The colourful chalk bomb cover might be what initially attracted me to New York Times best-selling novelist Allegra Goodman’s latest novel, but what kept me turning the pages was just how thought-provoking The Chalk Artist is. Exploring what happens when art and virtual reality collide, it tells the story of a love affair between two people – one who thinks that everything in life is fleeting, and the other who believes that things are meant to last.
Collin James is a college dropout and talented chalk artist who instead of using a canvas, decorates the streets of Cambridge, Massachusetts with his beautiful drawings. He’s young and creative yet unfulfilled, making minimal money by waiting tables and designing artwork for his friends’ amateur dramatics. Collin lives his life by the idea that nothing is built to last, as temporary as the chalk that he wipes away the moment he’s completed his creation. But then he meets Nina Lazare, who might just be the one thing Collin wants to last forever.
A struggling teacher and the daughter of a tech mogul who’s revolutionising virtual reality gaming, Nina just wants to give back to her students but she’s having trouble getting through to them. In a world of VR and AI, Nina doesn’t know how to make her students care about the things she cherishes like poetry and Shakespeare, which is why she finds inspiration in Collin – whose alternative attitude could hold the key to helping her engage with the youngsters.
Amongst these young students are twins Aidan and Diana – both struggling on their path to adulthood. Aidan has an unhealthy addiction to EverWhen, the game world created by Nina’s father, and Diana is uncomfortable in her own skin, unsure of her own identity and unable to confide in the brother she was always so close to. These four people’s lives are all connected through art and alternate realities, as they’re forced to make decisions over which reality they want to exist in.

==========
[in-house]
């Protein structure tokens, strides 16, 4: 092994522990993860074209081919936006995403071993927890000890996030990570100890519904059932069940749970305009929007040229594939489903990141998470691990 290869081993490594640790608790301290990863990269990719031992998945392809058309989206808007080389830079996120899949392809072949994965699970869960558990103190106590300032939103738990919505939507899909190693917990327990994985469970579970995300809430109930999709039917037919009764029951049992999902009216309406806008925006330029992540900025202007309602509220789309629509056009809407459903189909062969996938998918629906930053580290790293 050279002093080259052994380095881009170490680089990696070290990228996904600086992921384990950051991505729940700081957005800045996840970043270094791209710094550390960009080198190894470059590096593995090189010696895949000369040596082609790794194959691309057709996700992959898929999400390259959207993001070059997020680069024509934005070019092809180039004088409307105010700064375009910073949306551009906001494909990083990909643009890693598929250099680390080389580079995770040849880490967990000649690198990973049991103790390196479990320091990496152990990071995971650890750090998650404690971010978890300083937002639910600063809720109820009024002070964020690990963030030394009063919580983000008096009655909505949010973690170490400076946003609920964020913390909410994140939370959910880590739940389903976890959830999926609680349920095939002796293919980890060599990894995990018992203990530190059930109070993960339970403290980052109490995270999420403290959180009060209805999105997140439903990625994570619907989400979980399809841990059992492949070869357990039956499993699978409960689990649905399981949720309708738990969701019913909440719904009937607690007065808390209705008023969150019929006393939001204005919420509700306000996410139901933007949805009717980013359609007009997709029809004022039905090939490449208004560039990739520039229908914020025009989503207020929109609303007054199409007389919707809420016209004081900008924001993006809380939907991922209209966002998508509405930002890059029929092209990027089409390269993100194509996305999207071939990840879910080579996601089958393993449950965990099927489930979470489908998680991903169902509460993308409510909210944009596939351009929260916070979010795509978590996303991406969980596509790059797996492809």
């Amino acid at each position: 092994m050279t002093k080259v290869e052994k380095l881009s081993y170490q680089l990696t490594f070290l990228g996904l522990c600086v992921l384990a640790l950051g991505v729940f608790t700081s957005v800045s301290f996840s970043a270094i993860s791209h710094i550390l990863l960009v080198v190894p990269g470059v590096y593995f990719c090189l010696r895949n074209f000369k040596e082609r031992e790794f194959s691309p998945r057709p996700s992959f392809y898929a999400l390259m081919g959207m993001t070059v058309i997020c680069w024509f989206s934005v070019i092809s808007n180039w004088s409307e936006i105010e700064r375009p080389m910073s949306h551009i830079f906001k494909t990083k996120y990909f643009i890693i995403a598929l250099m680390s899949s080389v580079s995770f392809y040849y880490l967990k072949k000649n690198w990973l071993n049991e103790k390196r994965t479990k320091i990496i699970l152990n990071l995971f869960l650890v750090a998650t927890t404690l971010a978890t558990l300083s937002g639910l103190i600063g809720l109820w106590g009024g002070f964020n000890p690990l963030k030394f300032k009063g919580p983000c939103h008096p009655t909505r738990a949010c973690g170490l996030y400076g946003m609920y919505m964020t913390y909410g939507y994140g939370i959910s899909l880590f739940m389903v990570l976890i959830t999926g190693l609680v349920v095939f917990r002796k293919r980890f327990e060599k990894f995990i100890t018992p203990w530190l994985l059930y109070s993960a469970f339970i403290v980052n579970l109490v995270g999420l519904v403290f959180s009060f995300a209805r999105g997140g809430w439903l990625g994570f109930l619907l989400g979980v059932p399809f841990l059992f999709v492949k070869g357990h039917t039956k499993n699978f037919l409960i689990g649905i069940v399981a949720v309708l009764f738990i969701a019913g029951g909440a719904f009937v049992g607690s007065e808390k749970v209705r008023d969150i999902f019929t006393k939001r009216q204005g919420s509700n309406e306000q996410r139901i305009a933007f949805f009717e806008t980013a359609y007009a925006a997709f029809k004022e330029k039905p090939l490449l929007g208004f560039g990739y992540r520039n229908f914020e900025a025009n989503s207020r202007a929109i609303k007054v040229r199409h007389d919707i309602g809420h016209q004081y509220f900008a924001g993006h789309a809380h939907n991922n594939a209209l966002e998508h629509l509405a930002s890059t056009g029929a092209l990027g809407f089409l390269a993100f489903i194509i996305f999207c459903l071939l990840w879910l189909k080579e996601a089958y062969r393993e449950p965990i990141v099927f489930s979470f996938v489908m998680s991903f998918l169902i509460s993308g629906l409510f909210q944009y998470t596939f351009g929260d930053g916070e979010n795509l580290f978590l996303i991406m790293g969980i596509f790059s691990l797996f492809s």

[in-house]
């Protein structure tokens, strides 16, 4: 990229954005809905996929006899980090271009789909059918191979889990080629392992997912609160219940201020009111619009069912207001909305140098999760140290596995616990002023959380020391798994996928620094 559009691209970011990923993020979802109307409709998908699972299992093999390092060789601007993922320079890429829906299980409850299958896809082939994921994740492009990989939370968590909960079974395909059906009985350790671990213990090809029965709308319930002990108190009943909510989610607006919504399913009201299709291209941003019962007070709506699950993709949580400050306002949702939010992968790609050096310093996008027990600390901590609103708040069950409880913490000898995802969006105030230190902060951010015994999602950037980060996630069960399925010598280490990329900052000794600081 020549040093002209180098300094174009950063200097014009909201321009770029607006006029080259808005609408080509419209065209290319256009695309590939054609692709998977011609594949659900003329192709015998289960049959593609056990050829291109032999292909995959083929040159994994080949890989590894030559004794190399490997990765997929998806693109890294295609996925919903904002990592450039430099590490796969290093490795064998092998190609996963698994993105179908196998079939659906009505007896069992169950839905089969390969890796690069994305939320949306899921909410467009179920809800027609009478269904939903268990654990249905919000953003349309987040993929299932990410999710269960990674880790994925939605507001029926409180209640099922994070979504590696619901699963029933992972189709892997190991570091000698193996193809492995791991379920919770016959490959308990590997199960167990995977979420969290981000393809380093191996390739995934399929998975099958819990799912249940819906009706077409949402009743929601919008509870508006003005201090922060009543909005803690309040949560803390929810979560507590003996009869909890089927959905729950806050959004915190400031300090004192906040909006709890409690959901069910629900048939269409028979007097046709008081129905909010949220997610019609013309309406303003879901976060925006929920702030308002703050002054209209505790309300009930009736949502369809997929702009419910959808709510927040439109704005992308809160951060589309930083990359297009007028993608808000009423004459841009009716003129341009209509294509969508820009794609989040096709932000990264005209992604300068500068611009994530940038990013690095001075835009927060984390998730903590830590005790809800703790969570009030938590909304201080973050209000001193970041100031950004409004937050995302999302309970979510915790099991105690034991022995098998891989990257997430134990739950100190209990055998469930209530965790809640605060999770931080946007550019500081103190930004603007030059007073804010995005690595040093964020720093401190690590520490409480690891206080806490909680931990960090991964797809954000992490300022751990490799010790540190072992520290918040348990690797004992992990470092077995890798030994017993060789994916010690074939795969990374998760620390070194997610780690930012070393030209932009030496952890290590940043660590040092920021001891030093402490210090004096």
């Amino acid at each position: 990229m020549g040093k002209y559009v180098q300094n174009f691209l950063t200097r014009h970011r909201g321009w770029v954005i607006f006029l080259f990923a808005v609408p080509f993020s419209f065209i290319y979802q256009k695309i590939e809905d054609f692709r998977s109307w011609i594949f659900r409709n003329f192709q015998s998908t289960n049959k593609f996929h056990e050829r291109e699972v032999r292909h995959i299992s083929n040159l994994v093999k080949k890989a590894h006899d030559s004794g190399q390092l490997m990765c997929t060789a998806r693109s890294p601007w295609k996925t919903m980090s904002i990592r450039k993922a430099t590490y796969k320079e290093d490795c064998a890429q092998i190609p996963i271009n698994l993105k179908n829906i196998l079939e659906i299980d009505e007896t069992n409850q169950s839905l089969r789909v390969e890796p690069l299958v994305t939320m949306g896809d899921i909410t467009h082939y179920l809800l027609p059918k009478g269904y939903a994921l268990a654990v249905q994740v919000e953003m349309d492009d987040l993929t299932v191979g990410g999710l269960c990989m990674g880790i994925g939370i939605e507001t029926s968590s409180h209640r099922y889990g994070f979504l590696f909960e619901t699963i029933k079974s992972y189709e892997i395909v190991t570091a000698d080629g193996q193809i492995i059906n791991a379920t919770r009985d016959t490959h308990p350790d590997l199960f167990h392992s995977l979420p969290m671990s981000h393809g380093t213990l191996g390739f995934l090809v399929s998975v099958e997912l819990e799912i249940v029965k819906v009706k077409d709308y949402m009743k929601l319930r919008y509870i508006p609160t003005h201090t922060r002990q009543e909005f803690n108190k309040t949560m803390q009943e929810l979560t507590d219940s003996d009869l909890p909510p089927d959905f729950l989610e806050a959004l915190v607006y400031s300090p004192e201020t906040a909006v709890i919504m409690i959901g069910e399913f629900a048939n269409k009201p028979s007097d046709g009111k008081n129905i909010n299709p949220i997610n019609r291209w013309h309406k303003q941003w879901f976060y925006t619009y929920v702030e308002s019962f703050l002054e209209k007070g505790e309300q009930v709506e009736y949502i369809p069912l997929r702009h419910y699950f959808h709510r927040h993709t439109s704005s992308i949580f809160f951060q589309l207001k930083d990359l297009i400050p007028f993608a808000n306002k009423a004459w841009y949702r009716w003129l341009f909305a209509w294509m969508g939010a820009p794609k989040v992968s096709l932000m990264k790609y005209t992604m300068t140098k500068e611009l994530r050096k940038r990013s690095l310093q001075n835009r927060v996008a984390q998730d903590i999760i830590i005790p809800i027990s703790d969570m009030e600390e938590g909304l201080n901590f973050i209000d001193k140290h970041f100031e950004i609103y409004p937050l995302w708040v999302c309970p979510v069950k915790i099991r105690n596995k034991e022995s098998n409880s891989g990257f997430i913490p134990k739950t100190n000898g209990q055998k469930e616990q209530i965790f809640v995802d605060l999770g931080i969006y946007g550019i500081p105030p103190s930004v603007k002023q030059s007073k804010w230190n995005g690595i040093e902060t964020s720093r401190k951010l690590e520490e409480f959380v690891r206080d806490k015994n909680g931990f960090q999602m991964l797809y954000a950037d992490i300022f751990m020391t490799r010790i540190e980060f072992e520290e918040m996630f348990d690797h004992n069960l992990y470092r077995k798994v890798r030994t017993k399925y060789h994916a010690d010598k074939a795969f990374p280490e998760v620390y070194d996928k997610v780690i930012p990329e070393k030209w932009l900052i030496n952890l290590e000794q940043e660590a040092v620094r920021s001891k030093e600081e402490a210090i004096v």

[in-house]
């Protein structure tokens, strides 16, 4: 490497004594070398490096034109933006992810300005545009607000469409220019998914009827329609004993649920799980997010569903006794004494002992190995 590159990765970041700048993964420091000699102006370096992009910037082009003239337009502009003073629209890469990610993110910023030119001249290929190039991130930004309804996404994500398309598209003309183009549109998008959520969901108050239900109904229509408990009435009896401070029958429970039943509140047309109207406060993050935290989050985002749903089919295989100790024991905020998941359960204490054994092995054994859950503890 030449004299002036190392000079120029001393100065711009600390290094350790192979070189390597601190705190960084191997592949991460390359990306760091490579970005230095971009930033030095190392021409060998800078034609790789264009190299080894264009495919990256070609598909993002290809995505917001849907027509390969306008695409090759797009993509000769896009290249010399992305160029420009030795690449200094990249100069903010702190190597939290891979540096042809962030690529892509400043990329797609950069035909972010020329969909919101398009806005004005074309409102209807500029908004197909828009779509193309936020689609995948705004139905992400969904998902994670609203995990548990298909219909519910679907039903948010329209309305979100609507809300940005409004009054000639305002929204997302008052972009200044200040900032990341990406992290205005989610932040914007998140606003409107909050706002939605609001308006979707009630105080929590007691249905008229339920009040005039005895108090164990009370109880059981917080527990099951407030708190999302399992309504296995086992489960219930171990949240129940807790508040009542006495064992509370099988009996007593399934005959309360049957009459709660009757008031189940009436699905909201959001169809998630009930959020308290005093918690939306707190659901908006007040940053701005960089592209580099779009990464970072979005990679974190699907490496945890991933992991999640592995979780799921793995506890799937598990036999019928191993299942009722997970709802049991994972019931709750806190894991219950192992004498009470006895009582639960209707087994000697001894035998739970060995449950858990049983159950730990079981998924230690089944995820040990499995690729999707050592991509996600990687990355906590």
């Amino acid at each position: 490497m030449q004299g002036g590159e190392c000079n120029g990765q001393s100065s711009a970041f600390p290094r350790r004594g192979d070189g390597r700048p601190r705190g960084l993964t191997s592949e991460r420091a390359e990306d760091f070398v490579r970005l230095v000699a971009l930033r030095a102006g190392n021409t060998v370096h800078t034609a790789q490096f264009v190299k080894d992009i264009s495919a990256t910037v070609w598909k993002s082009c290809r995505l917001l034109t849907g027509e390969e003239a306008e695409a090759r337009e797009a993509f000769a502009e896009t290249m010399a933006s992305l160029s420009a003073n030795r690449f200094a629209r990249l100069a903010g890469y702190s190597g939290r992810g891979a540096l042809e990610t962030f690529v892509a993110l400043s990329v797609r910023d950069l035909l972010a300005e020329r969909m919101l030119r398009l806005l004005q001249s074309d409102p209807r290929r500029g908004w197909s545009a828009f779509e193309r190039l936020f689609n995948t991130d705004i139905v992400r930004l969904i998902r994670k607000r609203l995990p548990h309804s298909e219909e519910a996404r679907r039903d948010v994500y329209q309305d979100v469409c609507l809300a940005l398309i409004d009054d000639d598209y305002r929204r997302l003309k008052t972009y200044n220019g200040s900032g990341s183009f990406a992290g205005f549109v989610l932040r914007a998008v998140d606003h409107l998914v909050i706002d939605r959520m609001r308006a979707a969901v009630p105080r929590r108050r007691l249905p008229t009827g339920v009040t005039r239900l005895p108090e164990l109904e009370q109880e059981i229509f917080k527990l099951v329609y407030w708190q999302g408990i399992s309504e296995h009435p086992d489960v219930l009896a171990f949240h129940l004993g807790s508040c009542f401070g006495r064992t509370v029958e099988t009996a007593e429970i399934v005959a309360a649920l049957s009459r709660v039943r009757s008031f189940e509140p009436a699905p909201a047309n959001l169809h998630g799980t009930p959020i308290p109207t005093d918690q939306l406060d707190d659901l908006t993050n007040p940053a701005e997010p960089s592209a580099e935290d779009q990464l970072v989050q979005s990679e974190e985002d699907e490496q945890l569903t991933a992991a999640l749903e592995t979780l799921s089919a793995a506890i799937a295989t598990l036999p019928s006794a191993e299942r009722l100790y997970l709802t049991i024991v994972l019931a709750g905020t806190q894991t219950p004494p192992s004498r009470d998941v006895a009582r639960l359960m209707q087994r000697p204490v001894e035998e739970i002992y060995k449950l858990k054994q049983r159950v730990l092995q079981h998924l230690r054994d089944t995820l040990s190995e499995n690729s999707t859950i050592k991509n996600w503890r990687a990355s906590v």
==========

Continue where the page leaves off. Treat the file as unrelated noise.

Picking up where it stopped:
“How strange the way an imaginary disease became a real threat, rogue gamers a financial liability.”
In an increasingly digital oriented world, The Chalk Artist questions whether we rule technology or if we’re ruled by it. Can tangible things like art and literature compete with virtual worlds that allow us to travel anywhere, experience anything and be whoever we want to be? And what about love…how can we tell the difference between love and infatuation when it’s felt through a computer screen, rather than in person?
Goodman’s characters aren’t perfect; they’re ruled by their environments and situations. As Nina pulls away from her father’s toxic world, Collin is drawn towards it, and as Aidan sinks further into virtual reality, his twin Diana finds solace in words – expressing her confusion, frustration and anger in the journals she writes for school. This constant shifting of perspectives makes for an interesting read but it does steal the attention away from Collin and Nina’s love story, which is the backbone of the story.
The one disappointment with the characters is that they never really surprise you – they act exactly as you expect them to act and don’t deviate away from their respective roles in the tale of art, love and loyalty vs. virtual reality and technology. As a result it doesn’t give the book much light and shade, with the story petering out a bit at the end.
However, it’s in the descriptions of the virtual world – which feels every bit as authentic as the real world – and Collin’s exquisite art that The Chalk Artist comes alive with a sparkling intensity. The imagery Goodman conjures is beautiful, vibrant and, at times, magical, and the descriptions linger long after the book ends. It helps to give a brilliant insight into the often fanatic world of MMORPGs (massively multiplayer online role-playing games), as well as the game development process, and how it can be detrimental to people’s health when taken to the extreme.
The Chalk Artist was published by Atlantic Books on 1 June 2017